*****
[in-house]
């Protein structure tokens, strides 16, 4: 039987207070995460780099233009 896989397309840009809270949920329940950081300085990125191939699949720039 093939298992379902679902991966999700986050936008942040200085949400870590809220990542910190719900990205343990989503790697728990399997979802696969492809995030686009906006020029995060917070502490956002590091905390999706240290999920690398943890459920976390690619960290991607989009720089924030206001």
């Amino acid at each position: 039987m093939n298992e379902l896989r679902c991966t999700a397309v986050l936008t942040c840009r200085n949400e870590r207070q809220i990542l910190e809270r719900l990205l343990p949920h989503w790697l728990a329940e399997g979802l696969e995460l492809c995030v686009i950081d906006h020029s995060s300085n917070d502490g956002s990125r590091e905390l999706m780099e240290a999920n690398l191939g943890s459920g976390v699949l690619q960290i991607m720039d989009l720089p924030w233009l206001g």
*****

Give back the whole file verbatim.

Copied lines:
[in-house]
């Protein structure tokens, strides 16, 4: 039987207070995460780099233009 896989397309840009809270949920329940950081300085990125191939699949720039 093939298992379902679902991966999700986050936008942040200085949400870590809220990542910190719900990205343990989503790697728990399997979802696969492809995030686009906006020029995060917070502490956002590091905390999706240290999920690398943890459920976390690619960290991607989009720089924030206001």
């Amino acid at each position: 039987m093939n298992e379902l896989r679902c991966t999700a397309v986050l936008t942040c840009r200085n949400e870590r207070q809220i990542l910190e809270r719900l990205l343990p949920h989503w790697l728990a329940e399997g979802l696969e995460l492809c995030v686009i950081d906006h020029s995060s300085n917070d502490g956002s990125r590091e905390l999706m780099e240290a999920n690398l191939g943890s459920g976390v699949l690619q960290i991607m720039d989009l720089p924030w233009l206001g």